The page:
- Moses of South Carolina: A Jewish Scalawag during Radical Reconstruction
The life and career of Franklin Moses Jr. demonstrate that the Reconstruction era can never be reduced to simple terms. Moses and his family, slave owners and members of the plantation aristocracy, were initially lukewarm on secession, like many other Jews in the antebellum South. Once South Carolina left the Union, however, Moses held a minor military office. After the war, as editor of the Sumter News (1866-67), he became popular among native white South Carolinians through his criticism of northern missionaries and Radical Republicans. By late 1867, however, when most whites boycotted the state elections, Moses instead courted black votes and joined the Union League. He played a small role as a delegate to the state constitutional convention of 1868, easily won a seat in the state house of representatives, and was elected Speaker by the majority of black representatives. As Republicans tried to build a party in a hostile environment, charges of corruption abounded. By 1872, with native white southerners largely abstaining from electoral participation, Moses defeated a Republican rival for governor.
Sworn in by his father, who was chief justice of the state's supreme court, in December, Moses tried to reduce the state's crippling debt and improve the conditions of African Americans while engaging in a variety of corrupt and illegal activities. As the 1874 election approached, Moses sought reelection, but the national Republican leadership convinced South Carolina Republicans to abandon him because of his association with corruption. At age thirty-seven, Moses's political career in South Carolina was over. Abandoning his wife and stealing from his mother, Moses fled the state and spent the remaining thirty years of his life as a petty criminal in the North. In 1906, he was found dead in a boardinghouse in Massachusetts, under suspicious circumstances. There was no investigation.
Moses of South Carolina is a curious book. Rather than falling into the common historical trap of excusing the faults of those we find appealing and ignoring the positive attributes of those we find reprehensible, it promises a welcome complex portrait of Frank Moses's life and career, a previously one-dimensional and largely forgotten figure from Reconstruction. [End Page 124] Ginsberg accurately observes that "Frank Moses was not an honest man. Moses, however, was not simply a dishonest man" (x). After stating that Moses accepted bribes, stole money, and took kickbacks on contracts, Ginsberg glibly asks, "But so what?" and follows with a series of Moses's positive accomplishments (2). Ginsberg sweepingly generalizes that "often, great deeds are achieved by individuals of dubious moral character while their more ethical fellows achieve nothing or even do harm" (2). Machiavelli would be proud.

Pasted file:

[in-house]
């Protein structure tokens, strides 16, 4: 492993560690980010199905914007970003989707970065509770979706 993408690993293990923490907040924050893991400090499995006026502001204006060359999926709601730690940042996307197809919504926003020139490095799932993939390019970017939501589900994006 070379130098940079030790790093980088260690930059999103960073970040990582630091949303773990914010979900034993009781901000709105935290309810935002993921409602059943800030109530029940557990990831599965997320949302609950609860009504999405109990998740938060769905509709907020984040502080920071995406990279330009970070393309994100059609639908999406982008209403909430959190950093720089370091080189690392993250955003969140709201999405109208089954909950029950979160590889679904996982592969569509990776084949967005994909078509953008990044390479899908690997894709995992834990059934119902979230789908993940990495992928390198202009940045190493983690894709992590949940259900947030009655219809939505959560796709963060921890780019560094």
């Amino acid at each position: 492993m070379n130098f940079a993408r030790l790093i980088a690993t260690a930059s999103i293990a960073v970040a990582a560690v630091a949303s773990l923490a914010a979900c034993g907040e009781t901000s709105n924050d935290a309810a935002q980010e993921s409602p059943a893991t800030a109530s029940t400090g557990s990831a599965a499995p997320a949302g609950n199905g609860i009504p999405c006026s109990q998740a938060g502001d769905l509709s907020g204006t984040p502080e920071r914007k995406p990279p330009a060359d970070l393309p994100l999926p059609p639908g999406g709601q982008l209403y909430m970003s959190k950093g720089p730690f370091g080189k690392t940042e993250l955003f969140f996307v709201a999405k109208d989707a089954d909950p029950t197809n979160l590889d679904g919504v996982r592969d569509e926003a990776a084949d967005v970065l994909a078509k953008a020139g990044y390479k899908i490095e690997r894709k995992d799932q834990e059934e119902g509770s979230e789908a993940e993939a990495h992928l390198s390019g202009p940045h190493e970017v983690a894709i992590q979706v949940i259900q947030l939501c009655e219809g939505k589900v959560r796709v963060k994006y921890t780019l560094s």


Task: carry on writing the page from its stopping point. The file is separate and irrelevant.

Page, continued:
Rather than conclude that heroes from the past are rarely as virtuous as we would like nor villains as unambiguously evil, Ginsberg attempts an amoral approach to Moses's career. He blithely asserts that "what the Democratic press called corruption was one of the few tools available to the Republicans" (164). Moses and his allies did not steal public funds "simply to line their own pockets" (126) but to sustain the Republican Party for the greater good! He pardoned local Republican officials caught using their positions for personal gain, because it was a crime "that had to be tolerated in the interest of maintaining a party organization" (127), "part of the price of maintaining a political machine" (132). The Ku Klux Klan in South Carolina likely used similar arguments to justify their violent means to a desirable end—the restoration of white supremacy.
Ginsberg applies his amoral judgments selectively. While he excuses Moses for corrupt practices because he "was the only one who actually lived the life others preached" regarding social equality between the races, Ginsberg eagerly condemns both violent white racism in the South and apathetic white racism in the North that left Moses and his black allies unable to sustain a government in South Carolina (191). Too often, Moses drops from the narrative...